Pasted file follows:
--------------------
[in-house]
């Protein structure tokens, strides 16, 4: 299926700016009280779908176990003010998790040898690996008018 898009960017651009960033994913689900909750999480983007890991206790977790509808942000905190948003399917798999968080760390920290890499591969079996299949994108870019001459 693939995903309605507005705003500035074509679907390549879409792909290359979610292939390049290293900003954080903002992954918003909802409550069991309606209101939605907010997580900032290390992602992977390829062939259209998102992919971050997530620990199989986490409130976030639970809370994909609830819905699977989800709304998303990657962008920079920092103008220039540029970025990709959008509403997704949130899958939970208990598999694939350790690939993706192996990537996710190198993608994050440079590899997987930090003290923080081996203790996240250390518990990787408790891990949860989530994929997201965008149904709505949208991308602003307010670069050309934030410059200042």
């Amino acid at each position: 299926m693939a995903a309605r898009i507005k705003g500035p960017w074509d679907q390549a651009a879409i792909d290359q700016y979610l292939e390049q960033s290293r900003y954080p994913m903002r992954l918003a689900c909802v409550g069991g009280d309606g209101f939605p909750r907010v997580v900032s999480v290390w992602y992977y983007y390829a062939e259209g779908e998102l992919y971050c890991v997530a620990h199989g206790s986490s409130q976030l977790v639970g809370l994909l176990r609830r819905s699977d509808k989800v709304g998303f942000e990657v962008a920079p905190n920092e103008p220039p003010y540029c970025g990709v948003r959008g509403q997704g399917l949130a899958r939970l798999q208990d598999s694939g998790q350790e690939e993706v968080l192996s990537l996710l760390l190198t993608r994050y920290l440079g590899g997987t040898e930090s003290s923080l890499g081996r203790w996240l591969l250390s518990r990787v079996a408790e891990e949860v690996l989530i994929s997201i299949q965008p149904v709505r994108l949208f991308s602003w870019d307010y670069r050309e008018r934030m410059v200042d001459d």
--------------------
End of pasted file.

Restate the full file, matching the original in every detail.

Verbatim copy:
[in-house]
């Protein structure tokens, strides 16, 4: 299926700016009280779908176990003010998790040898690996008018 898009960017651009960033994913689900909750999480983007890991206790977790509808942000905190948003399917798999968080760390920290890499591969079996299949994108870019001459 693939995903309605507005705003500035074509679907390549879409792909290359979610292939390049290293900003954080903002992954918003909802409550069991309606209101939605907010997580900032290390992602992977390829062939259209998102992919971050997530620990199989986490409130976030639970809370994909609830819905699977989800709304998303990657962008920079920092103008220039540029970025990709959008509403997704949130899958939970208990598999694939350790690939993706192996990537996710190198993608994050440079590899997987930090003290923080081996203790996240250390518990990787408790891990949860989530994929997201965008149904709505949208991308602003307010670069050309934030410059200042």
């Amino acid at each position: 299926m693939a995903a309605r898009i507005k705003g500035p960017w074509d679907q390549a651009a879409i792909d290359q700016y979610l292939e390049q960033s290293r900003y954080p994913m903002r992954l918003a689900c909802v409550g069991g009280d309606g209101f939605p909750r907010v997580v900032s999480v290390w992602y992977y983007y390829a062939e259209g779908e998102l992919y971050c890991v997530a620990h199989g206790s986490s409130q976030l977790v639970g809370l994909l176990r609830r819905s699977d509808k989800v709304g998303f942000e990657v962008a920079p905190n920092e103008p220039p003010y540029c970025g990709v948003r959008g509403q997704g399917l949130a899958r939970l798999q208990d598999s694939g998790q350790e690939e993706v968080l192996s990537l996710l760390l190198t993608r994050y920290l440079g590899g997987t040898e930090s003290s923080l890499g081996r203790w996240l591969l250390s518990r990787v079996a408790e891990e949860v690996l989530i994929s997201i299949q965008p149904v709505r994108l949208f991308s602003w870019d307010y670069r050309e008018r934030m410059v200042d001459d």